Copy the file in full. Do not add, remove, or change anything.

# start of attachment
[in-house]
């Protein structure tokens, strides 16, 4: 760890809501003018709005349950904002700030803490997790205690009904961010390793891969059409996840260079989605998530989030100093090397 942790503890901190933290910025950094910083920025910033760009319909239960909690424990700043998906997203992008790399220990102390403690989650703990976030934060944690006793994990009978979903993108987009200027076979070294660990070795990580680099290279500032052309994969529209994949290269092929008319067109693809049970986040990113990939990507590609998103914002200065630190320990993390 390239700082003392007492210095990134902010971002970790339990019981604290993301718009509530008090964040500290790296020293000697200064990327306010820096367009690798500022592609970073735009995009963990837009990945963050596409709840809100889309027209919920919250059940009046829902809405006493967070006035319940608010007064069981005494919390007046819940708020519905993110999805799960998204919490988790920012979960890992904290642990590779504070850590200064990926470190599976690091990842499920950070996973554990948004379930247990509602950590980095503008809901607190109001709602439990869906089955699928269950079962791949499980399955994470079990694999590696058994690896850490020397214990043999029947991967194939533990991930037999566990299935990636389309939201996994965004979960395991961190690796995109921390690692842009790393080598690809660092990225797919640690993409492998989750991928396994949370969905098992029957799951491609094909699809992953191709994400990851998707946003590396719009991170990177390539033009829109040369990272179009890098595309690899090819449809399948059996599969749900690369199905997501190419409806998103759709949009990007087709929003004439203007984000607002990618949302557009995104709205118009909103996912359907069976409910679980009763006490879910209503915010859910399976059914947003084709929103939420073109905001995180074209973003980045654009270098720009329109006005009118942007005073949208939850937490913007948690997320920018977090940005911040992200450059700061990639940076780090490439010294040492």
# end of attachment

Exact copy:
[in-house]
């Protein structure tokens, strides 16, 4: 760890809501003018709005349950904002700030803490997790205690009904961010390793891969059409996840260079989605998530989030100093090397 942790503890901190933290910025950094910083920025910033760009319909239960909690424990700043998906997203992008790399220990102390403690989650703990976030934060944690006793994990009978979903993108987009200027076979070294660990070795990580680099290279500032052309994969529209994949290269092929008319067109693809049970986040990113990939990507590609998103914002200065630190320990993390 390239700082003392007492210095990134902010971002970790339990019981604290993301718009509530008090964040500290790296020293000697200064990327306010820096367009690798500022592609970073735009995009963990837009990945963050596409709840809100889309027209919920919250059940009046829902809405006493967070006035319940608010007064069981005494919390007046819940708020519905993110999805799960998204919490988790920012979960890992904290642990590779504070850590200064990926470190599976690091990842499920950070996973554990948004379930247990509602950590980095503008809901607190109001709602439990869906089955699928269950079962791949499980399955994470079990694999590696058994690896850490020397214990043999029947991967194939533990991930037999566990299935990636389309939201996994965004979960395991961190690796995109921390690692842009790393080598690809660092990225797919640690993409492998989750991928396994949370969905098992029957799951491609094909699809992953191709994400990851998707946003590396719009991170990177390539033009829109040369990272179009890098595309690899090819449809399948059996599969749900690369199905997501190419409806998103759709949009990007087709929003004439203007984000607002990618949302557009995104709205118009909103996912359907069976409910679980009763006490879910209503915010859910399976059914947003084709929103939420073109905001995180074209973003980045654009270098720009329109006005009118942007005073949208939850937490913007948690997320920018977090940005911040992200450059700061990639940076780090490439010294040492």